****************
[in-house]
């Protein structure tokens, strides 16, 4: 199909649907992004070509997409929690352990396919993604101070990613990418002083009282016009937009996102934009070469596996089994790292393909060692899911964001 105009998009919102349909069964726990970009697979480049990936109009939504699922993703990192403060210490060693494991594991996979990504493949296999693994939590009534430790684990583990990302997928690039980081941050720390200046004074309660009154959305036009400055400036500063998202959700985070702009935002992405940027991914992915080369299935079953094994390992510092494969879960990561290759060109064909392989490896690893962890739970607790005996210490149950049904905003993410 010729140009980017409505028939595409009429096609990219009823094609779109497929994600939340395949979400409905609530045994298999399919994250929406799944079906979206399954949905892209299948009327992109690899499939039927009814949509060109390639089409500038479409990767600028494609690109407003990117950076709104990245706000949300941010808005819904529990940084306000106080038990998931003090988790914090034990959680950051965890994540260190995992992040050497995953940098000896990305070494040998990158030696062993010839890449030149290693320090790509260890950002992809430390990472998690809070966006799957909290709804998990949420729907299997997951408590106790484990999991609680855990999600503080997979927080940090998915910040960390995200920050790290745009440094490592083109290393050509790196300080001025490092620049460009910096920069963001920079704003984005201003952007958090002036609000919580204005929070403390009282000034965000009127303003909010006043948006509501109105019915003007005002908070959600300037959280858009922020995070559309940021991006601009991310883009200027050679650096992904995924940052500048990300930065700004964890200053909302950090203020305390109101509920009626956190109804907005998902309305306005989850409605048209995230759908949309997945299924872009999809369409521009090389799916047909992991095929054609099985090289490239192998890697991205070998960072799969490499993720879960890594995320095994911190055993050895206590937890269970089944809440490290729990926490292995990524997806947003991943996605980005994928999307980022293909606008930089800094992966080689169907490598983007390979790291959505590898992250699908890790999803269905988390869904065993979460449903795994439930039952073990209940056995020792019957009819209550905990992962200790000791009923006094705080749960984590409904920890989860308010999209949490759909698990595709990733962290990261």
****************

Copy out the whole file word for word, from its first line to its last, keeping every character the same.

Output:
[in-house]
């Protein structure tokens, strides 16, 4: 199909649907992004070509997409929690352990396919993604101070990613990418002083009282016009937009996102934009070469596996089994790292393909060692899911964001 105009998009919102349909069964726990970009697979480049990936109009939504699922993703990192403060210490060693494991594991996979990504493949296999693994939590009534430790684990583990990302997928690039980081941050720390200046004074309660009154959305036009400055400036500063998202959700985070702009935002992405940027991914992915080369299935079953094994390992510092494969879960990561290759060109064909392989490896690893962890739970607790005996210490149950049904905003993410 010729140009980017409505028939595409009429096609990219009823094609779109497929994600939340395949979400409905609530045994298999399919994250929406799944079906979206399954949905892209299948009327992109690899499939039927009814949509060109390639089409500038479409990767600028494609690109407003990117950076709104990245706000949300941010808005819904529990940084306000106080038990998931003090988790914090034990959680950051965890994540260190995992992040050497995953940098000896990305070494040998990158030696062993010839890449030149290693320090790509260890950002992809430390990472998690809070966006799957909290709804998990949420729907299997997951408590106790484990999991609680855990999600503080997979927080940090998915910040960390995200920050790290745009440094490592083109290393050509790196300080001025490092620049460009910096920069963001920079704003984005201003952007958090002036609000919580204005929070403390009282000034965000009127303003909010006043948006509501109105019915003007005002908070959600300037959280858009922020995070559309940021991006601009991310883009200027050679650096992904995924940052500048990300930065700004964890200053909302950090203020305390109101509920009626956190109804907005998902309305306005989850409605048209995230759908949309997945299924872009999809369409521009090389799916047909992991095929054609099985090289490239192998890697991205070998960072799969490499993720879960890594995320095994911190055993050895206590937890269970089944809440490290729990926490292995990524997806947003991943996605980005994928999307980022293909606008930089800094992966080689169907490598983007390979790291959505590898992250699908890790999803269905988390869904065993979460449903795994439930039952073990209940056995020792019957009819209550905990992962200790000791009923006094705080749960984590409904920890989860308010999209949490759909698990595709990733962290990261």